A sample of 147 men drawn from the workers in a pulp mill was compared with one of 124 men from a paper mill. The former included those exposed to chlorine and to sulphur dioxide. No significant differences were found in respiratory symptoms or in simple tests of ventilatory function in the two samples, but men working in chlorine had a somewhat poorer respiratory function and more shortness of breath than those working in sulphur dioxide.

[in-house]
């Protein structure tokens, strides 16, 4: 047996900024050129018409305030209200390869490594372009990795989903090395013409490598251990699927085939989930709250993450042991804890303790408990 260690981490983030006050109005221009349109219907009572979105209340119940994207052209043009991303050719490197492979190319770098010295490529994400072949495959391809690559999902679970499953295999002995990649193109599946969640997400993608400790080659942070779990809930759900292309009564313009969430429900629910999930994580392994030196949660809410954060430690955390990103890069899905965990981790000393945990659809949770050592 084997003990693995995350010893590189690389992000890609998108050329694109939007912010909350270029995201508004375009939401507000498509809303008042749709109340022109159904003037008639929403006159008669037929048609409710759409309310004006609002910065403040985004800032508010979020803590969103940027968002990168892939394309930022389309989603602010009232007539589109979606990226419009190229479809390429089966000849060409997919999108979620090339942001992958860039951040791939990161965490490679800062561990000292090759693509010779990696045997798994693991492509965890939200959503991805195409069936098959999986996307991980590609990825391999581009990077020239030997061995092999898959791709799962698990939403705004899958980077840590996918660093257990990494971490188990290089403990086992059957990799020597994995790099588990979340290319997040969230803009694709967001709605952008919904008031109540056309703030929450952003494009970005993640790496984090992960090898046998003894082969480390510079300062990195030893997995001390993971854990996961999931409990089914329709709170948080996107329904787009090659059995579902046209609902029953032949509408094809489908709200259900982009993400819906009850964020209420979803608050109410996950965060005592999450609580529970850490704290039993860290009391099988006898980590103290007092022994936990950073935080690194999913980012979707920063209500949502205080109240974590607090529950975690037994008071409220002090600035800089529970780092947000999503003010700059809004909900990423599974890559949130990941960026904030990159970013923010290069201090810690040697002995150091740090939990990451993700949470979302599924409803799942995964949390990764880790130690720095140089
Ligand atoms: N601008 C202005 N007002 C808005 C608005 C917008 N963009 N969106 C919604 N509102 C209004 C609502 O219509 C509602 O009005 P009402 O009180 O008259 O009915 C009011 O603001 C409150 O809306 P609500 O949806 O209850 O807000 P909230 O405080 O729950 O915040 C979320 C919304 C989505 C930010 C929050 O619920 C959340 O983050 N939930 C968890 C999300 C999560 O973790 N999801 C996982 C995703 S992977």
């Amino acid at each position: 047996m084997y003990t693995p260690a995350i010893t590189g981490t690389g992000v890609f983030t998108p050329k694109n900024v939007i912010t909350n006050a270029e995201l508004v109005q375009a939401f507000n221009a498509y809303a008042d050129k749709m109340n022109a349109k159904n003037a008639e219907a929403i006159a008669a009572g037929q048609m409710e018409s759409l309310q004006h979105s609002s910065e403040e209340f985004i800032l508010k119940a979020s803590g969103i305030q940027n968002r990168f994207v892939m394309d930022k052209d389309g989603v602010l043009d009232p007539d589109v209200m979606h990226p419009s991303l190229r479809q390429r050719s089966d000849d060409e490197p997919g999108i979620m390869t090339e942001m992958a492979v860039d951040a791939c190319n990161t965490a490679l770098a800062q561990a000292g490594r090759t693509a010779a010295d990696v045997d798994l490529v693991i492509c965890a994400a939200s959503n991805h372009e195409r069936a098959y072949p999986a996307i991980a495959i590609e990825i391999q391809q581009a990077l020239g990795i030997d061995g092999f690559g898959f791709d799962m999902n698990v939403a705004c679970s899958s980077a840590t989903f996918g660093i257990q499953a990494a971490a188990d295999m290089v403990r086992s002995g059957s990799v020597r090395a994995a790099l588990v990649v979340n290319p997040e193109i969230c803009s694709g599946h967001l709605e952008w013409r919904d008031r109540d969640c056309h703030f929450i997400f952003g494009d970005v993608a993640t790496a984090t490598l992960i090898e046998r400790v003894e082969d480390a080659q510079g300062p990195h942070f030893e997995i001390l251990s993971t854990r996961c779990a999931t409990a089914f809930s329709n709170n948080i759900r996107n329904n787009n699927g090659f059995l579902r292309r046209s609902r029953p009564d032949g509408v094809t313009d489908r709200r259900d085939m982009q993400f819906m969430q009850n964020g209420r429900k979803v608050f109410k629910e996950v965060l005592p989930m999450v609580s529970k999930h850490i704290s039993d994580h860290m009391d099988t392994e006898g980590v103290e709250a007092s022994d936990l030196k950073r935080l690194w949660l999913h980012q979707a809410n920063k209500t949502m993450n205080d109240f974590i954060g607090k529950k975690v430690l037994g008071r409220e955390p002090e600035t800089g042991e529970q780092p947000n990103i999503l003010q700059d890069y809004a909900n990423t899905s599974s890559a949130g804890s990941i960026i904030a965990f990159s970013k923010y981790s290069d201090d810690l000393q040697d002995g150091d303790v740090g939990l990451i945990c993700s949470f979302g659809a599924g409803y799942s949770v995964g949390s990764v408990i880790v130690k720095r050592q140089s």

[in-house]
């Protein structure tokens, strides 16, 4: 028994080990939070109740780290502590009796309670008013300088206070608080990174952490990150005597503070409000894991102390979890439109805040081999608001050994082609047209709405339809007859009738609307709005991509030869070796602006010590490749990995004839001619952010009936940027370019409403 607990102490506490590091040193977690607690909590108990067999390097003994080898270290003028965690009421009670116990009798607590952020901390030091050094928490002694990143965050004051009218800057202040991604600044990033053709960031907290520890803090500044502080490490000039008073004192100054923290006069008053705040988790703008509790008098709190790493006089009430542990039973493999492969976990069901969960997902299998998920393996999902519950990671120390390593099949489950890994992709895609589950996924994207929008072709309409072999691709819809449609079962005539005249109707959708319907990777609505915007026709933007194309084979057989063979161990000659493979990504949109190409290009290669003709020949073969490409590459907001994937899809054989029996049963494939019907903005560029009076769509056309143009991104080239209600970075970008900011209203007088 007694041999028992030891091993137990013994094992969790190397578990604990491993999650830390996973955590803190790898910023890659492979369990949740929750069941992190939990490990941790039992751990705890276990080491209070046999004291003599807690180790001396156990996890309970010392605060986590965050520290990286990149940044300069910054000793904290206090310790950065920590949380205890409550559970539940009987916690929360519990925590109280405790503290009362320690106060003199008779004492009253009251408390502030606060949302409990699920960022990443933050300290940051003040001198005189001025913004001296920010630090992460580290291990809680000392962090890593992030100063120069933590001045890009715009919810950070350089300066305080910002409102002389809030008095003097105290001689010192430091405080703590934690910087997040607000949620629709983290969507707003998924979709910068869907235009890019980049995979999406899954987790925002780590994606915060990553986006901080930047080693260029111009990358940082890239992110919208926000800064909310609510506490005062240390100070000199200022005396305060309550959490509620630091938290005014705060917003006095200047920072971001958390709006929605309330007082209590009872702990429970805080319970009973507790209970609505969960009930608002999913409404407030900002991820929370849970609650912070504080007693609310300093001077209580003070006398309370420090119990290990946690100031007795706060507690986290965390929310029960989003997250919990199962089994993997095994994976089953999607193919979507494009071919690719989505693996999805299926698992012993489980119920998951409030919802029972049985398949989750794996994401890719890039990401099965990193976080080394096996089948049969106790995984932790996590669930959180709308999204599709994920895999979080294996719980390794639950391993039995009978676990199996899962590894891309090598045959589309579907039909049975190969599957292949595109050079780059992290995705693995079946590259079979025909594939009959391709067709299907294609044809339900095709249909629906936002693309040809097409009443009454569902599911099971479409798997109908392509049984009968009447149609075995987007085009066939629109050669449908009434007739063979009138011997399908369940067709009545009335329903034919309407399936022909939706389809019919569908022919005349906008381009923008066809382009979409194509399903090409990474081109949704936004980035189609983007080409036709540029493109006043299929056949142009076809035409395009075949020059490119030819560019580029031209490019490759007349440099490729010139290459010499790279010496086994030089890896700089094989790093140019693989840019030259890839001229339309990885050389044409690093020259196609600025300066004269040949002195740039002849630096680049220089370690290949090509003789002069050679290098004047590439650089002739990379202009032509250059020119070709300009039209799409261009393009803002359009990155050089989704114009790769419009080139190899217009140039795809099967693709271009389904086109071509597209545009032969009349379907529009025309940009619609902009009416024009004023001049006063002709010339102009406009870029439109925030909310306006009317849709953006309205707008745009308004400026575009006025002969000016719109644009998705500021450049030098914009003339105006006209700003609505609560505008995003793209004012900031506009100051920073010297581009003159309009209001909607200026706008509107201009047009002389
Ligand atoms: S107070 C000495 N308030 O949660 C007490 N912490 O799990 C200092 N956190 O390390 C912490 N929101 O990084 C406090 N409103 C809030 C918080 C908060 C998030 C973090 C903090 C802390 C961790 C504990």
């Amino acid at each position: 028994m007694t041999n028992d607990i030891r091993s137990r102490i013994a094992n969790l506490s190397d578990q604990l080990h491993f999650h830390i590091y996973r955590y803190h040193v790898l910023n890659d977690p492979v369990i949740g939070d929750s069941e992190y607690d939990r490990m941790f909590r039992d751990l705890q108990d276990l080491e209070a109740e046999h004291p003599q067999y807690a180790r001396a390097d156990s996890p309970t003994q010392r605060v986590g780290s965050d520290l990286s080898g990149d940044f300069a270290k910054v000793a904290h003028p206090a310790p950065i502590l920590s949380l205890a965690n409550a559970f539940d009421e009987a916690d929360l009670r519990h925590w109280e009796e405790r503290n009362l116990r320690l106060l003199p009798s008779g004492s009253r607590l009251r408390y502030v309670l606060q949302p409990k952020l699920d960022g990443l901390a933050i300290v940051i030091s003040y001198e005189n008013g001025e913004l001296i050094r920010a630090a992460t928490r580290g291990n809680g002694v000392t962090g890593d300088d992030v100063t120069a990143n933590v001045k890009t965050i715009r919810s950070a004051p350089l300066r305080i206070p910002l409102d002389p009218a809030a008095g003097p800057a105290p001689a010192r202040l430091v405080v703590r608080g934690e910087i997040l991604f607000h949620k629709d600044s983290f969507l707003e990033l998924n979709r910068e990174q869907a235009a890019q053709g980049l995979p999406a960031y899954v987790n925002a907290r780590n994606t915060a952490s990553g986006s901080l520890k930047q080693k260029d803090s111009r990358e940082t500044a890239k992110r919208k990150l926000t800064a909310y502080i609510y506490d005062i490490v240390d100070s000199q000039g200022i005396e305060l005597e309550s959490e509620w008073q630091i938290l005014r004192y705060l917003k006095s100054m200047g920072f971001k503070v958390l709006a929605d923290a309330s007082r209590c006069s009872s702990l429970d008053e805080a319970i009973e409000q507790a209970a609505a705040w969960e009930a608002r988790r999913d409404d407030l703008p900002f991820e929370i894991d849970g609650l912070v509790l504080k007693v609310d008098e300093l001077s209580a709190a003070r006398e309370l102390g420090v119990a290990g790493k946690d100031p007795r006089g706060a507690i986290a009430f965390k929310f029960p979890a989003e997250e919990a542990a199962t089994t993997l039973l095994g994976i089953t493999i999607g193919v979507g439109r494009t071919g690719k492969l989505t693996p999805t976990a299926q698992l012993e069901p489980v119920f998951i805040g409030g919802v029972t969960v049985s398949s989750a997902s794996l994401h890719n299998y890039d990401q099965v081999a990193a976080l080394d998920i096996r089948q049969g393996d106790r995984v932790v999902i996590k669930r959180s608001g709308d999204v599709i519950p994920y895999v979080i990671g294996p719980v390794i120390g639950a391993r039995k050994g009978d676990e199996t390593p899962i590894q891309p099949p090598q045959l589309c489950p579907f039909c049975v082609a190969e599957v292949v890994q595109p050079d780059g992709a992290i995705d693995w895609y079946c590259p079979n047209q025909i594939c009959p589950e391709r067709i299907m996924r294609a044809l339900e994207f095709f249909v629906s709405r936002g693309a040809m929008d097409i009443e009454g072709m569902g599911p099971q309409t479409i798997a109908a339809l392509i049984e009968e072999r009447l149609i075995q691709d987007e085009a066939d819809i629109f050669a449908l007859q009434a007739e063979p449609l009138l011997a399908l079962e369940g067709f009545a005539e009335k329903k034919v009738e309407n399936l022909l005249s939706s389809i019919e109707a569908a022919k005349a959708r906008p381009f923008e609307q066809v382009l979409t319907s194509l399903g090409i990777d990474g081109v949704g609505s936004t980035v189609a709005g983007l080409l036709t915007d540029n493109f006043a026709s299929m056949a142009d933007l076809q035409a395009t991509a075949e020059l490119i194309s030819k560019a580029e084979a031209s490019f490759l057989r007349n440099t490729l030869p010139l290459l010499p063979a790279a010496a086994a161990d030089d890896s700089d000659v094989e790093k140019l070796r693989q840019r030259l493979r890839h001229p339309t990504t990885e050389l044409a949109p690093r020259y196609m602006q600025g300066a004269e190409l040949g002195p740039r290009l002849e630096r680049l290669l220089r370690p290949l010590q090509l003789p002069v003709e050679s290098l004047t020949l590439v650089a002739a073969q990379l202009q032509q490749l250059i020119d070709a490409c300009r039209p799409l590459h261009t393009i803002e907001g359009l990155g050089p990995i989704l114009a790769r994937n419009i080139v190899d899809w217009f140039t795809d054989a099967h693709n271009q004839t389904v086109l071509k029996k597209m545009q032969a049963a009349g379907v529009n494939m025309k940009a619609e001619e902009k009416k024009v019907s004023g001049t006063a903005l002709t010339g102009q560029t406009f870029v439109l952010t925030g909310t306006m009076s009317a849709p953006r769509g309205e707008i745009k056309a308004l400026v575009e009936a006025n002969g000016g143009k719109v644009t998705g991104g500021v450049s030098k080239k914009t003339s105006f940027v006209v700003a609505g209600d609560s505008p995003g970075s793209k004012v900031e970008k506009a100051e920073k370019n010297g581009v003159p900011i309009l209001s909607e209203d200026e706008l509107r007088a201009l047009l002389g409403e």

The working population of both mills together had a lower prevalence of respiratory disease than that of the male population of Berlin, N.H., previously studied, suggesting that working populations may not be representative of the general population. Further, a low prevalence of disease in a working population exposed to pollutants may not indicate their `safety' in general populations.
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